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Shi'ite revolts against Abbasids; Idrisids; Zaydites; Imamites; the Twelvers; constitutional theory of modern Persia; origin of Fatimids; Maymun the oculist; plan of the conspiracy; the Seveners; the Qarmatians; Ubayd Allah al-Mahdi and founding of Fatimid dynasty in North Africa; their spread to Egypt and to Syria; al-Hakim Bi'amrillah; the Druses; the Assassins; Saladin and the Ayyubids.

IT is not in place here to deal with all the numberless little Shi'ite revolts against the Abbasids which now followed. Those only are of interest to us which had more or less permanent effect on the Muslim state and states. Earliest among such comes the revolt which founded the dynasty of the Idrisids. About the middle of the second century the Abbasids were hard pressed. The heavens themselves seemed to mingle in the conflict. The early years of their rule had been marked by great showers of shooting stars, and the end of the age was reckoned near by both parties. Messianic hope was alive, and a Mahdi, a Guided of God, was looked for. This had long been the attitude of the Alids, and the Abbasids began to feel a necessity to gain for their de facto rule the sanction of theocratic hopes. In 143 Halley's comet was visible for twenty days, and in 147 there were again showers of shooting stars. On the part of the Abbasids, homage was solemnly rendered to the eldest son of al-Mansur, the Khalifa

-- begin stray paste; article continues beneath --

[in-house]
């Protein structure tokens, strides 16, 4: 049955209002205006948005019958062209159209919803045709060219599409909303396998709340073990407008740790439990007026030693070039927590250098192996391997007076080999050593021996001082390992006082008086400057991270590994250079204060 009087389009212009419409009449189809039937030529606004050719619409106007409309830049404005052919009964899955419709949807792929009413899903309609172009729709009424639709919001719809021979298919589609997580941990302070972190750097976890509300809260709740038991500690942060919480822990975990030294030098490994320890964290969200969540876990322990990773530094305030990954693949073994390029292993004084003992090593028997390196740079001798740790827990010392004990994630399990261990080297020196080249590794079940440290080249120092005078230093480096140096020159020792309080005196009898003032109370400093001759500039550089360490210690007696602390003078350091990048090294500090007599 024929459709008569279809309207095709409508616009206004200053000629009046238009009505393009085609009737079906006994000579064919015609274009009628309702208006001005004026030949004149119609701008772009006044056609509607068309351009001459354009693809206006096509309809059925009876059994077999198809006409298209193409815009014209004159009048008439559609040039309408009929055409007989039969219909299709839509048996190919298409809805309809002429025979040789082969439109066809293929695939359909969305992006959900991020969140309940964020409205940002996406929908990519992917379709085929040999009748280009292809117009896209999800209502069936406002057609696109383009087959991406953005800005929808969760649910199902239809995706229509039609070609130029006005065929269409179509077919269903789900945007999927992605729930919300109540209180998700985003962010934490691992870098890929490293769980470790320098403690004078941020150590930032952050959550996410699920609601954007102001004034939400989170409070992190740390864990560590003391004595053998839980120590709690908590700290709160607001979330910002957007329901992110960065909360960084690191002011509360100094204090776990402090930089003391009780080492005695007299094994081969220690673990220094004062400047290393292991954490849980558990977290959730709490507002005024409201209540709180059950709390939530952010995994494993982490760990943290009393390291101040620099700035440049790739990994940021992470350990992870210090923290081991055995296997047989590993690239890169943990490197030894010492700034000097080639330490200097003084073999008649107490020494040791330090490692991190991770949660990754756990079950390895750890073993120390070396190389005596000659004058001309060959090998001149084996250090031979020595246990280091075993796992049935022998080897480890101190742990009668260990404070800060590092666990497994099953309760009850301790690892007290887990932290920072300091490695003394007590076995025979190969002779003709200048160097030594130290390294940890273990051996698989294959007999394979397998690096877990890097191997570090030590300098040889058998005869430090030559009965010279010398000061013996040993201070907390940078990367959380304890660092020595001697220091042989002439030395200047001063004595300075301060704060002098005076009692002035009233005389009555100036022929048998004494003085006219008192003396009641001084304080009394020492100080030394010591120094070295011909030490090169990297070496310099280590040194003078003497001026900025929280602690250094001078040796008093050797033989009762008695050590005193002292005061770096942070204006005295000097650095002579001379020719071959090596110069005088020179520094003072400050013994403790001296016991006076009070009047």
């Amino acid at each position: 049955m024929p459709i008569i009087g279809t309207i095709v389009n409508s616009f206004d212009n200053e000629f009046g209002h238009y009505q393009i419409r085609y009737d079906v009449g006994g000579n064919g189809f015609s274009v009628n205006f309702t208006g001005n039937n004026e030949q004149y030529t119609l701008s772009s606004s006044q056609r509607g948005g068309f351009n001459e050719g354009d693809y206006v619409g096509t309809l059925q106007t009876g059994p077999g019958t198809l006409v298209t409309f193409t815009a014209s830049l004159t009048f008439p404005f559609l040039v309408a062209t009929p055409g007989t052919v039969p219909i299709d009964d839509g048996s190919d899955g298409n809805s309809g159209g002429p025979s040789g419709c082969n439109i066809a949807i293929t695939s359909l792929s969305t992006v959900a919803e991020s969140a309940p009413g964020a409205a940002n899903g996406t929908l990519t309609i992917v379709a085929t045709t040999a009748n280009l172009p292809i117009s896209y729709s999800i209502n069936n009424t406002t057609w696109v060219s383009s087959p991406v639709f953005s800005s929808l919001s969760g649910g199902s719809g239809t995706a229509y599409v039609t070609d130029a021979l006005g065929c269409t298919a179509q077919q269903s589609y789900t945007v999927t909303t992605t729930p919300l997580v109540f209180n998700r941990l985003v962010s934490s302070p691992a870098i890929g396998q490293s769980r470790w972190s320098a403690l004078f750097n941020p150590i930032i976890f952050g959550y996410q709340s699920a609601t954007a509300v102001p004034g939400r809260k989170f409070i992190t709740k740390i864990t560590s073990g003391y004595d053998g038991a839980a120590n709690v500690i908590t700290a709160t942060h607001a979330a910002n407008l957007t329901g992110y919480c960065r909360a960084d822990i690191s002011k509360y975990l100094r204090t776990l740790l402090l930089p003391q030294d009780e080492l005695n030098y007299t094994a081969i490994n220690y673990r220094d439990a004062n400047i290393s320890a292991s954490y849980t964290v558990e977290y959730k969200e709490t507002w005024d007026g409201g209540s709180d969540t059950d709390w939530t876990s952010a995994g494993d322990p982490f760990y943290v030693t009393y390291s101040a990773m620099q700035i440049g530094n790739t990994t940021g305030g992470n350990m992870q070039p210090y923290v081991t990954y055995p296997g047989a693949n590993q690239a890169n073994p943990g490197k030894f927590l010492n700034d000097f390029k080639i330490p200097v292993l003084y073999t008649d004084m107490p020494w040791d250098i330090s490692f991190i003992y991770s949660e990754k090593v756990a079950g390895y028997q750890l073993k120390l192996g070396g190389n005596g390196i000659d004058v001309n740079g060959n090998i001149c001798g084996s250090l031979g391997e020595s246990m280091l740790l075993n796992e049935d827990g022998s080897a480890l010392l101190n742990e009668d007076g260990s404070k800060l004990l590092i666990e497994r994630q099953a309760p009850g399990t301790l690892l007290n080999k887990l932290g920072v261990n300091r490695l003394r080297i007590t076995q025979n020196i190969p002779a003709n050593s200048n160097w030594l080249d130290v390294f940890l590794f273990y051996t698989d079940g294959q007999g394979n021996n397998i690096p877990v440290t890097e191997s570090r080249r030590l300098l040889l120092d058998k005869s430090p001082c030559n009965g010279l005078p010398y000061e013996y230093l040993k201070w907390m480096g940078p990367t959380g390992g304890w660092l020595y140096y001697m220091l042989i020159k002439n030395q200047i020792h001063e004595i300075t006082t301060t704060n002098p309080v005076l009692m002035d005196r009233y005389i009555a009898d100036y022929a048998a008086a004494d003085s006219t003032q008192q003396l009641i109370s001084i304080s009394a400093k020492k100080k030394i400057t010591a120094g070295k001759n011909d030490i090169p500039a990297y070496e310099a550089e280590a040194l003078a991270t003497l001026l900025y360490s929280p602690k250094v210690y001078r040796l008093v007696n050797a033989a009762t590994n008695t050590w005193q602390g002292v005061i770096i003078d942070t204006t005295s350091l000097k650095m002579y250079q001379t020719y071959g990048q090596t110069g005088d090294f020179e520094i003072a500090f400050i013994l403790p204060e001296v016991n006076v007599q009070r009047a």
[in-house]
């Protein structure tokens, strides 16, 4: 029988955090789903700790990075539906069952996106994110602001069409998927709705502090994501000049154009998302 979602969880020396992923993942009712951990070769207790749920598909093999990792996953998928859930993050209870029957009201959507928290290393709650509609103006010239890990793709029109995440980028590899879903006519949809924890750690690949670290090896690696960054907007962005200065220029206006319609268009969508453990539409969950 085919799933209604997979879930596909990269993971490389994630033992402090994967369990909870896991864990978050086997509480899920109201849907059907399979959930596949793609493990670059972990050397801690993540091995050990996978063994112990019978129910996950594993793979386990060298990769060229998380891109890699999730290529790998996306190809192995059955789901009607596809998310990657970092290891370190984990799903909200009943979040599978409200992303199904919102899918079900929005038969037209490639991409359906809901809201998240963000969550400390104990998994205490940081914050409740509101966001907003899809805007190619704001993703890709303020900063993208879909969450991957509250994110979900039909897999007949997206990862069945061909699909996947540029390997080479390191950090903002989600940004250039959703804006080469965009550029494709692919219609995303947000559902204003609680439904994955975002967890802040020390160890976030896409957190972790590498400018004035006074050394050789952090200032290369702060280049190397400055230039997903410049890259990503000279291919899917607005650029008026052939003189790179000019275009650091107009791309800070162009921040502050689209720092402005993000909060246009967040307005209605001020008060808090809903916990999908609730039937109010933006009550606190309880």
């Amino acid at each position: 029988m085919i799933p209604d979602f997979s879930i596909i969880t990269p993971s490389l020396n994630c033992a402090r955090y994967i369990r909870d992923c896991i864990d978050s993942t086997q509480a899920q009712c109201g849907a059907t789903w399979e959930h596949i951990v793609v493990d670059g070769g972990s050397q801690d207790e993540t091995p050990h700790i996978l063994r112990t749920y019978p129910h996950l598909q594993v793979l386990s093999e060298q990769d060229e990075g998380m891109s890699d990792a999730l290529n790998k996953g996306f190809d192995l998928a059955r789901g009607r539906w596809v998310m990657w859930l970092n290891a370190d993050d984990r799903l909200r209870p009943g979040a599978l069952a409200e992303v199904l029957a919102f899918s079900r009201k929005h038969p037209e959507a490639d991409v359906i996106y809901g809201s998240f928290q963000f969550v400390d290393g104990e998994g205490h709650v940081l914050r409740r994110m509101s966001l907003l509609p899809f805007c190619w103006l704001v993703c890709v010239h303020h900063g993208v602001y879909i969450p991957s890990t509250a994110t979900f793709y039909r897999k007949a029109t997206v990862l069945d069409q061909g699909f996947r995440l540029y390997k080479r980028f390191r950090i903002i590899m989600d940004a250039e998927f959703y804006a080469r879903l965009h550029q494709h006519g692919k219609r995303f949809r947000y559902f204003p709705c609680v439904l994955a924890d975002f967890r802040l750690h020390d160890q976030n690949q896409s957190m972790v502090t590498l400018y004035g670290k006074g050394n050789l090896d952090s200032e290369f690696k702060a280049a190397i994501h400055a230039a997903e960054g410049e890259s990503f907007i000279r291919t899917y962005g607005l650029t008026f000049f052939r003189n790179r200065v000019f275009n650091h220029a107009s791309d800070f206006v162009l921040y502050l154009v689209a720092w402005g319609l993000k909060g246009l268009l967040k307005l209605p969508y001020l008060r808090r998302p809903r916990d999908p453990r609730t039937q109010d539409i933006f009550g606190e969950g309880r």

of the time, as successor of his father, under the title al-Mahdi, and several sayings were forged and ascribed to the Prophet which told who and what manner of man the Mahdi would be, in terms which clearly pointed to this heir-apparent. The Alids, on their side, were urged on to fresh revolts. These risings were still political in character and hardly at all theological; they expressed the claims to sovereignty of the house of the Prophet. On the suppression of one of them at al-Madina in 169, Idris ibn Abd Allah, a grandson of al-Hasan, escaped to North Africa—that refuge of the politically disaffected—and there at the far-off Volubilis of the Romans, in the modern Morocco, founded a state. It lasted till 375, and planted firmly the authority of the family of Muhammad in the western half of North Africa. Other Alid states rose in its place, and in 961 the dynasty of the Sharifs of Morocco was established by a Muhammad, a descendant of a Muhammad, brother of the same Abd Allah, grandson of al-Hasan. This family still rules in Morocco and claims the title of Khalifa of the Prophet and Commander of the Faithful. Strictly, they are Shi'ites, but their sectarianism sits lightly upon them; it is political only and they have no touch of the violent religious antagonism to the Sunnite Muslims that is to be found in Persian Shi'ism. As adherents of the legal school of Malik ibn Anas, their Sunna is the same as that of orthodox Islam. The Sahih of al-Bukhari (see below, p. 79 ) is held in especially high reverence, and one division of the Moorish army always carries a copy of it as a talisman. They are really a bit of the second

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